Van Cleef & Arpels Unveils Extraordinary Collection Carved from One Massive Diamond
The spectacular 25-piece assortment was created using the Lesotho Legend, a 910-carat rough diamond from the Letseng mine in southern Africa
Van Cleef & Arpels rarely works with rough stones. “We traditionally start with cut and faceted stones that are already suitable for use in jewelry,” noted Nicolas Bos, President and CEO of the storied brand. But they recently broke with tradition, creating Legend of Diamonds, a spectacular collection of 25 pieces, from the acquisition of a single rough diamond. And it’s deliciously good story.
Four years ago, the house was presented with the proverbial offer they couldn’t refuse: the Lesotho Legend, a 910-carat rough diamond from the Letseng mine in southern Africa, which has historically produced some of the world’s largest diamonds of exceptional quality. The Legend was no different—it turned out to be the fifth largest diamond in size and quality ever mined. To sweeten the pot, it was brought to them by Taché, a diamond dealer and long-time partner. How could they resist?
The acquisition of the stone put the company in the unique position to choose a combination of cut stones that worked best for them both in shape and size. One of the world’s leading diamond cutters spent a year, aided by 3D software, to map these combinations in a way that would limit loss of material while creating the best stones possible. In the end, the Lesotho Legend yielded 67 individual diamonds totaling 441.75 carats, nearly half of the original rough stone’s weight, in the Maison’s preference for “fancy” cuts. Jaw-droppers include a potentially blinding 79.35-carat specimen and others weighing 51.14, 31.24, and 25.06 carats. “This is the first time in decades that we have been involved in a project from its starting point—the extraction of the stone—to the creation of a High Jewelry collection,” Bos explained.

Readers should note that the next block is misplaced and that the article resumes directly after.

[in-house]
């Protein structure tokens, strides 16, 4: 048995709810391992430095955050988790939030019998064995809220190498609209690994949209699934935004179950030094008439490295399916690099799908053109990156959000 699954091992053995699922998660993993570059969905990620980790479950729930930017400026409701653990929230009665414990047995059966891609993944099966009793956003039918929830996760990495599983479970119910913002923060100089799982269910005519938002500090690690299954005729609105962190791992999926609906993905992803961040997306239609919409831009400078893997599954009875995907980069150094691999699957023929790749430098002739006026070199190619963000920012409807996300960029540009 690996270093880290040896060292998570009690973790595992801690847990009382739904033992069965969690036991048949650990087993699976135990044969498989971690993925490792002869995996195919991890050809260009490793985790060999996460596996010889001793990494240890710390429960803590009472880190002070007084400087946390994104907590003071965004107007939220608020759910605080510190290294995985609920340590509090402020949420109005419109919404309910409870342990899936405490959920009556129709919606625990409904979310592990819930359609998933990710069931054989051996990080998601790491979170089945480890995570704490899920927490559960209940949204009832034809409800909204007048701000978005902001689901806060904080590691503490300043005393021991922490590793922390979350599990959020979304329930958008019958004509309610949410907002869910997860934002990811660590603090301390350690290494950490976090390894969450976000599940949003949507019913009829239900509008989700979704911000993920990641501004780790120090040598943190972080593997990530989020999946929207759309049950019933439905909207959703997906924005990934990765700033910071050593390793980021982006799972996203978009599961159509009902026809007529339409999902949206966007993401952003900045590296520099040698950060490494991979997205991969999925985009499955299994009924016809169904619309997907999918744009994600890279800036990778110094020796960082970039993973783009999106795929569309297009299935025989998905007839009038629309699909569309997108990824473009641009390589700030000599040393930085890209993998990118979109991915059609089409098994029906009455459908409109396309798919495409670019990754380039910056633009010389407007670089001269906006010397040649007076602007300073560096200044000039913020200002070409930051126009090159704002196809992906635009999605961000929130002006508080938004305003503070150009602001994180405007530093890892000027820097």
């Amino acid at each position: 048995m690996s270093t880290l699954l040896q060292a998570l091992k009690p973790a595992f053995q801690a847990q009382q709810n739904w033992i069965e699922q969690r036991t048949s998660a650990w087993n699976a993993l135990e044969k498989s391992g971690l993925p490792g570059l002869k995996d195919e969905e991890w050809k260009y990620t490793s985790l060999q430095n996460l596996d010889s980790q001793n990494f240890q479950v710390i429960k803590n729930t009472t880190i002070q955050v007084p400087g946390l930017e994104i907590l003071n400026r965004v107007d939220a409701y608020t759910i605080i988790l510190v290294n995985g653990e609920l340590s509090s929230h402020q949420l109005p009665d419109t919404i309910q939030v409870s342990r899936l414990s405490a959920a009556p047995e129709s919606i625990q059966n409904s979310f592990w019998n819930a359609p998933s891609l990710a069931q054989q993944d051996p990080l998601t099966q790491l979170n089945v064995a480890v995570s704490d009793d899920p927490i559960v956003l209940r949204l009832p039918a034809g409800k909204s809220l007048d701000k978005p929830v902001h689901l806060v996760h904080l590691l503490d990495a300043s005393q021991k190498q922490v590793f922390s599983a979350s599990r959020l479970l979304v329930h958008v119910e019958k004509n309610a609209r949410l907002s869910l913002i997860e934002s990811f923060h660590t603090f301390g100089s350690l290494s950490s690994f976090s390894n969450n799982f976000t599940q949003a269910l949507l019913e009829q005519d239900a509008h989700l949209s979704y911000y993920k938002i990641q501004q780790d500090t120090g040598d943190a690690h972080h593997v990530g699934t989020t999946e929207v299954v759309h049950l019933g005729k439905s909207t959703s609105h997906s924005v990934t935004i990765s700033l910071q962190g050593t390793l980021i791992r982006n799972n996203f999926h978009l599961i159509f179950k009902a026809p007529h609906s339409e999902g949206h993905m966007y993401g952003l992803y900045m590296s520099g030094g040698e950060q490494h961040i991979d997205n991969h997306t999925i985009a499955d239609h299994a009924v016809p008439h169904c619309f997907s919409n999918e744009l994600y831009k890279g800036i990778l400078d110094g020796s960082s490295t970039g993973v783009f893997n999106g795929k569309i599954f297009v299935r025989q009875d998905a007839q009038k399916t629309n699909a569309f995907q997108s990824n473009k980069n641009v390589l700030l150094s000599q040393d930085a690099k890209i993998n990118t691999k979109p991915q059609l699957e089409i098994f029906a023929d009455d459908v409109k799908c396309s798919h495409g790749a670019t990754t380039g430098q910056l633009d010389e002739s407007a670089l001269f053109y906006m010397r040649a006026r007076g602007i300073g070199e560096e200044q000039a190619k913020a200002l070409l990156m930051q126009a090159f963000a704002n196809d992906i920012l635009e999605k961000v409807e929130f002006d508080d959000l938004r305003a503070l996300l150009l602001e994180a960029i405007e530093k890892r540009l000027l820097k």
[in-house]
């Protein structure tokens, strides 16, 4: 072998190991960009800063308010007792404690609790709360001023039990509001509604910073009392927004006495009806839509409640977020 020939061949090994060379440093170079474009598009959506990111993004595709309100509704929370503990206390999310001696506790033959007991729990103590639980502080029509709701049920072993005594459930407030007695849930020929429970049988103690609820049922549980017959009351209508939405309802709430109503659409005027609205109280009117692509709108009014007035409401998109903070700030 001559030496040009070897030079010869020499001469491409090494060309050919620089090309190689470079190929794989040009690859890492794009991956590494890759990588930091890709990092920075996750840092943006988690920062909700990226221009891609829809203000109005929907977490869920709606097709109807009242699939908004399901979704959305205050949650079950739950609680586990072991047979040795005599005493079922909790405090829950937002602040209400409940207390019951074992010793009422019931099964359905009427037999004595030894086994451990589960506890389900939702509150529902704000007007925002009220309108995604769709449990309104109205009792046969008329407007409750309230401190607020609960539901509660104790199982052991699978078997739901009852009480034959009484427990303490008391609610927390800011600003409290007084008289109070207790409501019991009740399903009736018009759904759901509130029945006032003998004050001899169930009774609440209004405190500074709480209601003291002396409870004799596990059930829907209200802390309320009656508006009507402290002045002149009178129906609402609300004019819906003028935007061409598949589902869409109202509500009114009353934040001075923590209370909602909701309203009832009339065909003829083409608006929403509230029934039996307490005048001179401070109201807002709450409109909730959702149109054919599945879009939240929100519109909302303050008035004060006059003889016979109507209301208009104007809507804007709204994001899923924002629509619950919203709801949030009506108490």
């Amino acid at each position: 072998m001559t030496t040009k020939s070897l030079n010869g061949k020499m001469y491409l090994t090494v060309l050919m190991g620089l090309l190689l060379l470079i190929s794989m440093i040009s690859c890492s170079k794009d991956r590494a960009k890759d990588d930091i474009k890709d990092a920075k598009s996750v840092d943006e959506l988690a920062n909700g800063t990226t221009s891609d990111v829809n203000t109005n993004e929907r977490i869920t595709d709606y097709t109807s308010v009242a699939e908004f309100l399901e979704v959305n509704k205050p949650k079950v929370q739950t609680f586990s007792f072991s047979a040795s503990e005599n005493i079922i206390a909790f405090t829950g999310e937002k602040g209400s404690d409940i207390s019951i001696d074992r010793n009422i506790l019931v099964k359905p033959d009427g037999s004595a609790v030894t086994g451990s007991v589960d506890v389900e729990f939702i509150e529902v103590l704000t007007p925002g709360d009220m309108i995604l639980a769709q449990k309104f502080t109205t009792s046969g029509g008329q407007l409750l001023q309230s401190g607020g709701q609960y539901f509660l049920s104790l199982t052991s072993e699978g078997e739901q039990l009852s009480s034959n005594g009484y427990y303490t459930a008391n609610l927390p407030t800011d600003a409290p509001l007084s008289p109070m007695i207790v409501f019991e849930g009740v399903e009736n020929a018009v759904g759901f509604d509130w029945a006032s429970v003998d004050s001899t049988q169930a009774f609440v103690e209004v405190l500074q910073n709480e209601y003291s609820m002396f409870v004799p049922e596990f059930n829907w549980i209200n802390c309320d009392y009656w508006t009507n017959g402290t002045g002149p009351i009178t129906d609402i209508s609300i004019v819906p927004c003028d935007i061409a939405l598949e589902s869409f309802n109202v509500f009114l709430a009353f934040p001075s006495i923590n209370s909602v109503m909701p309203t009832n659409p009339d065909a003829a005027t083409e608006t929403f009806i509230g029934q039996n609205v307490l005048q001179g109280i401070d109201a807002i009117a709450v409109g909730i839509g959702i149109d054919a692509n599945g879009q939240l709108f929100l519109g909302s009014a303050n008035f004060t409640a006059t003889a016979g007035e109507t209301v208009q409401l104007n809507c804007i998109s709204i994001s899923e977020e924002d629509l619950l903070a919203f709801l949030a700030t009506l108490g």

Stand outs include the Chevron Mystérieux transformable necklace and earrings, with detachable pendants. These diamond, emerald and sapphire stunners were inspired by collar-style necklaces of the 1950s, and the necklace offers what they describe a “six options for metamorphosis” by detaching the dramatic pear-shaped drops. The Collerette Mystérieuse necklace offers similar options. Crafted from rows of diamonds and Traditional Mystery Set rubies, it is edged with a line of pink sapphires and square-cut diamonds that evoke delicate lace. The center stone is an over 10-carat diamond, which may seem demure in comparison to the 51-carat detachable emerald cut drop, which can be used to adorn a ring in the collection.
While the diamonds are clearly the star of this sartorial show, their brilliance is further accented by the Mystery Set, a patented technique where stones are fitted into metal in a way that the metal becomes invisible (as opposed to traditional setting techniques where metal is pressed over a stone to hold it in place). This is the first time the almost 90 year-old invention has been used on an entire collection, creating bands of rich colors with gravity-defying, seemingly effortless movement. While the brand is mum on future doings, we predict that this incredible success will undoubtedly inspire Van Cleef, and perhaps other brands, to seriously consider roughing it in the future.